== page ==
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SUSE

Shuttleworth’s Ubuntu is an open source software with limited proprietary components, meaning that users are encouraged to upload it, improve it, upload those improvements, and make the world—or, rather, the computer—a better place. Once, back when these things were discussed by men with nicotine-stained fingers and furtive eyes, open source promised to be the keystone in a shared economy ushered in by the digital revolution. Open source too often fell in a paradoxical grey zone—software created by a billionaire who lives on an island of money is not exactly the stuff of utopian dreams. But that shouldn’t detract from the fact that it once offered very real possibilities. Sadly, the digital revolution was thoroughly co-opted by non-visionaries like Bill Gates, a man so boring he made a fucking office out of pixels, and those who helped turn the Internet into a one-click shopping mall.

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SUSE, MariaDB and IBM team up to tame Big Data

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Server
SUSE

SUSE and MariaDB (the company formerly known as SkySQL!) officially teamed up today, joining forces with IBM Power Systems, in a partnership that promises to expand the Linux application ecosystem. According to sources at SUSE, customers will now be able to run a wider variety of applications on Power8, increasing both flexibility and choice while working within existing IT infrastructure. More options is ALWAYS a good thing!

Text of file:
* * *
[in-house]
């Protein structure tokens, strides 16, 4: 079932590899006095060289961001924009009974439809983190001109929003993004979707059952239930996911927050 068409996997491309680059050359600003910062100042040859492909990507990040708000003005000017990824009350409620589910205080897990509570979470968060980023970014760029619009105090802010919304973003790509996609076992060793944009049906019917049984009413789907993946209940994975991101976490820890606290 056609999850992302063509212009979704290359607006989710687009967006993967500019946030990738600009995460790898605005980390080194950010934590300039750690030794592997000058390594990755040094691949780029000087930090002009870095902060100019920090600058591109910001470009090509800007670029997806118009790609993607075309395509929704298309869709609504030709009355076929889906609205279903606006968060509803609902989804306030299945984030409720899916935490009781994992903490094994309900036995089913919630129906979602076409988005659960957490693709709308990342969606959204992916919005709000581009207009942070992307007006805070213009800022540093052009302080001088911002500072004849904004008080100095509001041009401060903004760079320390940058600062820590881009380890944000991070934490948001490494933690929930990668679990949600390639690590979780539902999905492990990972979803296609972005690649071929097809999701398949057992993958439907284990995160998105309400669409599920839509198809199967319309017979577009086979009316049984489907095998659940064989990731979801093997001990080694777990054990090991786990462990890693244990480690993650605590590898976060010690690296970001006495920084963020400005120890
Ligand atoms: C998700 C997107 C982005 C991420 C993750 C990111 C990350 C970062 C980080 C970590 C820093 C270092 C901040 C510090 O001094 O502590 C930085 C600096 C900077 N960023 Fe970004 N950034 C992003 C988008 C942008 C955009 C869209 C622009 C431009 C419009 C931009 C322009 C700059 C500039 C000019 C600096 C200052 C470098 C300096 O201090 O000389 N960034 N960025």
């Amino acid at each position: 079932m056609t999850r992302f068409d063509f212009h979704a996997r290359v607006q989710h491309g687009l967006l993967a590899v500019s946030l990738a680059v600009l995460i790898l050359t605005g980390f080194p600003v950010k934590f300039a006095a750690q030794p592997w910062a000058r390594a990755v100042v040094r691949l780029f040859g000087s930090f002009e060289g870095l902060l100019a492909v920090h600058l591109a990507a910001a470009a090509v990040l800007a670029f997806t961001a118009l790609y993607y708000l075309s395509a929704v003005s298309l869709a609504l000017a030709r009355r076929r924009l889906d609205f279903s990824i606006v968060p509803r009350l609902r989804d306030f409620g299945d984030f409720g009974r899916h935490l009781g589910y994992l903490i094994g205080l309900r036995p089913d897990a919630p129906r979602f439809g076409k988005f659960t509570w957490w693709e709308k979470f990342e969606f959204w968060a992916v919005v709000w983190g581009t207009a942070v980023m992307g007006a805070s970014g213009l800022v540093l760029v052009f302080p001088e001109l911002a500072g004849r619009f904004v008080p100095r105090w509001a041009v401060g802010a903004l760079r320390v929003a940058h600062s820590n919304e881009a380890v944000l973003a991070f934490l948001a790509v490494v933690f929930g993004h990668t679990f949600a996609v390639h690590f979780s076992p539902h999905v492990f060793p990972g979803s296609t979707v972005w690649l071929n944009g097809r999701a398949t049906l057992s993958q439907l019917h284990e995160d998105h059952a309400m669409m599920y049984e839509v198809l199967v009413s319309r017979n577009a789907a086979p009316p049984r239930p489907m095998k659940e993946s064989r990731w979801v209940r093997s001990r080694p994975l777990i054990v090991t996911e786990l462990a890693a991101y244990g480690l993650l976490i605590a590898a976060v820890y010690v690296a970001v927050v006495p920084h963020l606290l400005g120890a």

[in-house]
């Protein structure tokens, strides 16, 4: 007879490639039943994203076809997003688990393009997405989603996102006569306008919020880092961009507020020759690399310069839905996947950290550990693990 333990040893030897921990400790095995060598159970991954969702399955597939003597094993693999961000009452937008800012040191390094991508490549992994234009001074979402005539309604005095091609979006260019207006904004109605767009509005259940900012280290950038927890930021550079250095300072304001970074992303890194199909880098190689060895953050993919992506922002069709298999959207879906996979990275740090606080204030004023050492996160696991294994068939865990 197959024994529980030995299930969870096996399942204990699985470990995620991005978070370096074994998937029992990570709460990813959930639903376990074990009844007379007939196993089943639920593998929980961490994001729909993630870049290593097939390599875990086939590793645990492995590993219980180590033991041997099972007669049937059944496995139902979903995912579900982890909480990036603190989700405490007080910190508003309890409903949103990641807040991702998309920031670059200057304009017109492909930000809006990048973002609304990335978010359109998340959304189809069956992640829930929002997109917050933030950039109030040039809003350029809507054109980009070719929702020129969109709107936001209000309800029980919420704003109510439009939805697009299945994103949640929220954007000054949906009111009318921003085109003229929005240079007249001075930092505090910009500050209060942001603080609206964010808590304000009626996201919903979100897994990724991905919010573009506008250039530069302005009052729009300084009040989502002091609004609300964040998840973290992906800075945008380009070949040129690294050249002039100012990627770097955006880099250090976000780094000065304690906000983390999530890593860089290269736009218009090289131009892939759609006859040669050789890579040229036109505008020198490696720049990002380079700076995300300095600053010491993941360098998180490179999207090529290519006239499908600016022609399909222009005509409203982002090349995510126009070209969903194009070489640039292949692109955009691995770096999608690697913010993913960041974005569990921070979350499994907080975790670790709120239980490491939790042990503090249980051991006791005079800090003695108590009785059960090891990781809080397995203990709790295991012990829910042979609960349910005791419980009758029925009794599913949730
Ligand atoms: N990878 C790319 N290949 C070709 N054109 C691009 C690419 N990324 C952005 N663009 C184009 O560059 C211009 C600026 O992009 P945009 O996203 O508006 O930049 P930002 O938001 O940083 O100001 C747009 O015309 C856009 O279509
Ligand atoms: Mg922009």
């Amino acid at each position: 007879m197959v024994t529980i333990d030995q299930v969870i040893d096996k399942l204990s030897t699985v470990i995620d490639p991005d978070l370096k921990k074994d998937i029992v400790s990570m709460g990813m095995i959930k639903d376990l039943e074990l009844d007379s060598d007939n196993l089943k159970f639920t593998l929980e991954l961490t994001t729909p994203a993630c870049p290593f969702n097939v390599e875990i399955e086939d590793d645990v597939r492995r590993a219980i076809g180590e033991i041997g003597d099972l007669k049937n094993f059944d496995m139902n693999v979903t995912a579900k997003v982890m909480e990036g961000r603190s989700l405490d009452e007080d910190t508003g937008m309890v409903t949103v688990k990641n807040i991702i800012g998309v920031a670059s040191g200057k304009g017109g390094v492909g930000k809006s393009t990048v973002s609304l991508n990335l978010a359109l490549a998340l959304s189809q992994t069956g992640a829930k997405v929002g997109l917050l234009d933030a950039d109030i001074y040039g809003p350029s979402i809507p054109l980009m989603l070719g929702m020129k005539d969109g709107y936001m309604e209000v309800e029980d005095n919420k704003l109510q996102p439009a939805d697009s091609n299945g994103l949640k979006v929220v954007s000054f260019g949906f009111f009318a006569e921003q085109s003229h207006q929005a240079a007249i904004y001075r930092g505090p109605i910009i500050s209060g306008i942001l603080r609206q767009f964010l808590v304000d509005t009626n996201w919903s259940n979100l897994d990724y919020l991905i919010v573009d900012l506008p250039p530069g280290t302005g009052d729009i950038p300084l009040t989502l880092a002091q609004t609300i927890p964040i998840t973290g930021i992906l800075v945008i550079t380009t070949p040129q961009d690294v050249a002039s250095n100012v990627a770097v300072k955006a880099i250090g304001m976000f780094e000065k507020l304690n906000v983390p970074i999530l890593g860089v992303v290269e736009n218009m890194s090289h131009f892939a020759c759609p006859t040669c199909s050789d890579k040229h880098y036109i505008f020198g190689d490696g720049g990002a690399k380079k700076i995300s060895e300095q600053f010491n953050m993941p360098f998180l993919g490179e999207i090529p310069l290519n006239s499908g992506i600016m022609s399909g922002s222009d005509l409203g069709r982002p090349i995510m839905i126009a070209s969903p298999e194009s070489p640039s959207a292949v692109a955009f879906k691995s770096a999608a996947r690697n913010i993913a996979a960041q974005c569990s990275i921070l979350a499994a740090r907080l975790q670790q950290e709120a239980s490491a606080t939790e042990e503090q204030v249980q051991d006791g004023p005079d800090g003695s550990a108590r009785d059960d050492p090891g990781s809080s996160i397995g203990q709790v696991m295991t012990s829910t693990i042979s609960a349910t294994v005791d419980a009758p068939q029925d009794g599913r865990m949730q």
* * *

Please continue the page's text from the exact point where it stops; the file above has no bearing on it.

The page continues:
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openSUSE 11.4 Is Now Truly, Finally Dead

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SUSE

The official support for openSUSE 11.4 officially ended back in November 2012, but the openSUSE ecosystem has things that sets it apart. One of those things is called Evergreen support. Basically, after a version of OpenSUSE reaches End of Life, the community can extend the life of the system by integrating patches and fixes long after the developers have finished with it.

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Interview with openSUSE chairman Richard Brown

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Interviews
SUSE